My Daughter Just Let Me Know Her Teacher Lost Five Of Her Assignments…

So, let’s imagine it was your freshman high-school student, who is hanging by a thread in their biology class told you the teacher lost five of her homework assignments.  What would you do?  How would you handle it? Would you call the school?  Email the teacher?  Get mad at your kid? Maybe you’d do nothing?  I hope you respond below before you keep reading.  Makes it more interesting for all of us that way. 😉

My daughter isn’t a perfect student, but in her nine years of school I’ve rarely been contacted by teachers saying she’s misbehaving or being disrespectful.  I don’t find it to be a pattern that she misses turning in her assignments.   She seems to get them turned in for the most part.  She’s a good student and does make honor roll sometimes.  The progress report I saw today told a very different story, I have to say I was truly disappointed.  Education is something we take seriously around here and when my children don’t take their education seriously, I can kind of go off the deep end.  At least that’s their experience of me.  I am self admittedly imperfect. 🙂

I don’t expect straight A’s, honor roll or anything extreme. I do have an expectation of my kids giving 110% effort to make sure they’re getting and taking advantage of every opportunity provided to them to get a good education.  They don’t necessarily listen to me or live up to my expectations, but it’s certainly in the back of their minds when they want my help on issues like this.  They know any help from me will come at a price of answering a lot of questions about their role in the situation they find themselves in. I’m all about empowering my kids by showing them their role in any situation they find themselves in, both good and the not so good.

Psssst…Sometimes my older kids laugh at my younger kids when they ask me for help on certain things they know I will not step in and assist on.  They say things like “nice try, you didn’t actually think mom would help you with that did you? Ha!  That’s funny…you’re funny!”  Or, “you know that’s the sort of thing that mom wants you to learn from, she’s not going to help you or give you answer, I can’t even believe you asked her.”  Last week one of the kids wanted me to pick them up early from school with no good reason as to why.  When my 27 year old heard the story later that afternoon, she laughed out loud saying “You thought mom would come pull you out of school! Ha! Ha! You’re funny…you can’t get those stories by mom! I never called mom when I wanted to get out of school, I would call my dad.

This is how I responded to my daughter:
My response to my daughter was to confirm she was being truthful with me.  She said she was.  I told her it would probably be a good idea to go to the school counselor’s office to get advice on how to handle the situation.  I also suggested that she might be able to set up a time to meet with her counselor and her teacher to work through the problem.  Five missing assignments is a huge problem, that’s for sure and she knows it.  (My daughter is certainly going to have a problem on her hands if we find she didn’t turn them in…that’s not acceptable!)  I asked her if she had proof she could provide the teacher that she did turn it in and if she had talked to the teacher.  I told her that it is okay to stand up for what you believe in as long as you do it in a respectful manner.  I assured her that if she did do her homework and her teacher lost five of them that she should stand up for herself and address it, with respect.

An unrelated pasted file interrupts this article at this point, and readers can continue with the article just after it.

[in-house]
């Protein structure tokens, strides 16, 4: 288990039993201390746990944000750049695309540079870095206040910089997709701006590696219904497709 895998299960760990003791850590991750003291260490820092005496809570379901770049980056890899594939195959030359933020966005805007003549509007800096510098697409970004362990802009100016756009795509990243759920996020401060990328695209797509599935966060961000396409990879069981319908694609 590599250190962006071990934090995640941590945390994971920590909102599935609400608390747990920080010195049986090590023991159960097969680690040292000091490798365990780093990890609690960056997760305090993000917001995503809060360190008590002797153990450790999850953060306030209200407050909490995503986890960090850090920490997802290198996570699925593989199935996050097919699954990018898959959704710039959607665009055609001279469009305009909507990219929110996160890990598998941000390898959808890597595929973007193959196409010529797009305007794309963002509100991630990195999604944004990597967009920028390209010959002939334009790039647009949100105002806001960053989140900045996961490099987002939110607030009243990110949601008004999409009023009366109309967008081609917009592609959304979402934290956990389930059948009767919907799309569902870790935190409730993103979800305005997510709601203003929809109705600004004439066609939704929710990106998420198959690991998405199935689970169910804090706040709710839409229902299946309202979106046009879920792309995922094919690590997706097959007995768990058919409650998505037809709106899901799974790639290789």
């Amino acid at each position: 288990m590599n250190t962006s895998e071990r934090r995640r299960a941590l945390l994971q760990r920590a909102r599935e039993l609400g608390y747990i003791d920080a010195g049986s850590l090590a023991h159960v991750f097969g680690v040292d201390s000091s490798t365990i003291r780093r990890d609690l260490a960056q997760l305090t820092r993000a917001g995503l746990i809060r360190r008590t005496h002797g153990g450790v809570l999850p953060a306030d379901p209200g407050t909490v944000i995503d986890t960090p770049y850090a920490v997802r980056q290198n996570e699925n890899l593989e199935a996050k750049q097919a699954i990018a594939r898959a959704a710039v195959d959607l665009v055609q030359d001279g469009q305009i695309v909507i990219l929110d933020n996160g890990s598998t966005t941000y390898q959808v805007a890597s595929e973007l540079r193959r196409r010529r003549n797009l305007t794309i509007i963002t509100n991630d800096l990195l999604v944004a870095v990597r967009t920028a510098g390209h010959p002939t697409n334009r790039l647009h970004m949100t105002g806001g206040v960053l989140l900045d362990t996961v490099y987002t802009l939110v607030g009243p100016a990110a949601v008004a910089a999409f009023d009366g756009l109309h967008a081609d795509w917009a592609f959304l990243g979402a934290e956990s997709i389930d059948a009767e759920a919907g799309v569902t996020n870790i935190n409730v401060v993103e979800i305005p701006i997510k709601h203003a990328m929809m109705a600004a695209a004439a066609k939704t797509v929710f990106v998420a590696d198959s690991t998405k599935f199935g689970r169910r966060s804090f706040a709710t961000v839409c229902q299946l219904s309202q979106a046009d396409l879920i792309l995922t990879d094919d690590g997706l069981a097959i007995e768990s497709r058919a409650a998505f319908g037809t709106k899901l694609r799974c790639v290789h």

I also reminded her to wait until she wasn’t feeling angry or frustrated to react and take action, that it would be difficult to remain respectful if she were in an angry state.  I reminded her that I don’t always show her the best example in that regard, but that as a work in progress, I’m getting there. I needed to remind her not to use what I had modeled for her and am still unlearning. Old habits die hard and I don’t want her to develop the bad habits of my old self.   I wrote all about my ability to be a “Hot Tamale” in my book!

She liked my advice and I like that I didn’t solve her problem for her.  She’s 14 years old (almost 15) and in just over 3 years can legally make her own decisions as an adult.  I won’t be here forever to solve her problems and the greatest gift I can give her as a parent (in my own mind) is to allow her in to my own thinking process, teaching and coaching her how to solve and address issues like this on her own.  Show her by example, teach her with instruction and coaching, allowing her to practice until she learns how to handle situations like this on her own, without training wheels.  It’s just like when we teach our kids how to ride a bike.  We eventually take off the training wheels after letting them get used to peddling and balancing.  We need to do the same with other life related challenges that come up so they can practice maneuvering life with training wheels on and mom and dad running along side holding them up to make sure they don’t fall too hard, if they do.

I feel my job as a parent is to prepare them for adulthood with training and practice on the life skills they’ll need to make it.  The life skills they need to practice are brilliantly packaged up in the day to day experiences of being a kid.  It builds character and it creates well-adjusted adults.

Be blessed! I’m loving you…big time!

Nadine

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